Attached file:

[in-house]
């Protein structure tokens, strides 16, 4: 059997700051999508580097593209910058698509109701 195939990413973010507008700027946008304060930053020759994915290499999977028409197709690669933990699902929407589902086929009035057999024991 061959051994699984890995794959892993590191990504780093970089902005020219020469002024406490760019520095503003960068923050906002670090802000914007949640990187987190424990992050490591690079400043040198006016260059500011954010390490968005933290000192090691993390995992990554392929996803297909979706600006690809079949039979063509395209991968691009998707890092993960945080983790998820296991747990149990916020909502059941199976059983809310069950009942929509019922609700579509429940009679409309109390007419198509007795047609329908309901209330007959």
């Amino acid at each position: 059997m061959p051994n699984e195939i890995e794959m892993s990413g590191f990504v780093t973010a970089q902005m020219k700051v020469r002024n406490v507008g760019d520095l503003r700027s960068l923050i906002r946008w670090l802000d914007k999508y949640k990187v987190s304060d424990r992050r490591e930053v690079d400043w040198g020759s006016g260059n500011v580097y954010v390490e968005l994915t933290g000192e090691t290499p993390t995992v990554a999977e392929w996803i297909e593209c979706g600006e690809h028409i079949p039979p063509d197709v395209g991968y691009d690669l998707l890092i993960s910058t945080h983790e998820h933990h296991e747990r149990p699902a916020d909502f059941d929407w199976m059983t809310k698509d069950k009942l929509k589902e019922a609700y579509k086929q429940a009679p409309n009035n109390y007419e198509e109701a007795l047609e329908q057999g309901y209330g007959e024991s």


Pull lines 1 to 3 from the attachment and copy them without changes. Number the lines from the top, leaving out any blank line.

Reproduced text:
[in-house]
């Protein structure tokens, strides 16, 4: 059997700051999508580097593209910058698509109701 195939990413973010507008700027946008304060930053020759994915290499999977028409197709690669933990699902929407589902086929009035057999024991 061959051994699984890995794959892993590191990504780093970089902005020219020469002024406490760019520095503003960068923050906002670090802000914007949640990187987190424990992050490591690079400043040198006016260059500011954010390490968005933290000192090691993390995992990554392929996803297909979706600006690809079949039979063509395209991968691009998707890092993960945080983790998820296991747990149990916020909502059941199976059983809310069950009942929509019922609700579509429940009679409309109390007419198509007795047609329908309901209330007959």
């Amino acid at each position: 059997m061959p051994n699984e195939i890995e794959m892993s990413g590191f990504v780093t973010a970089q902005m020219k700051v020469r002024n406490v507008g760019d520095l503003r700027s960068l923050i906002r946008w670090l802000d914007k999508y949640k990187v987190s304060d424990r992050r490591e930053v690079d400043w040198g020759s006016g260059n500011v580097y954010v390490e968005l994915t933290g000192e090691t290499p993390t995992v990554a999977e392929w996803i297909e593209c979706g600006e690809h028409i079949p039979p063509d197709v395209g991968y691009d690669l998707l890092i993960s910058t945080h983790e998820h933990h296991e747990r149990p699902a916020d909502f059941d929407w199976m059983t809310k698509d069950k009942l929509k589902e019922a609700y579509k086929q429940a009679p409309n009035n109390y007419e198509e109701a007795l047609e329908q057999g309901y209330g007959e024991s």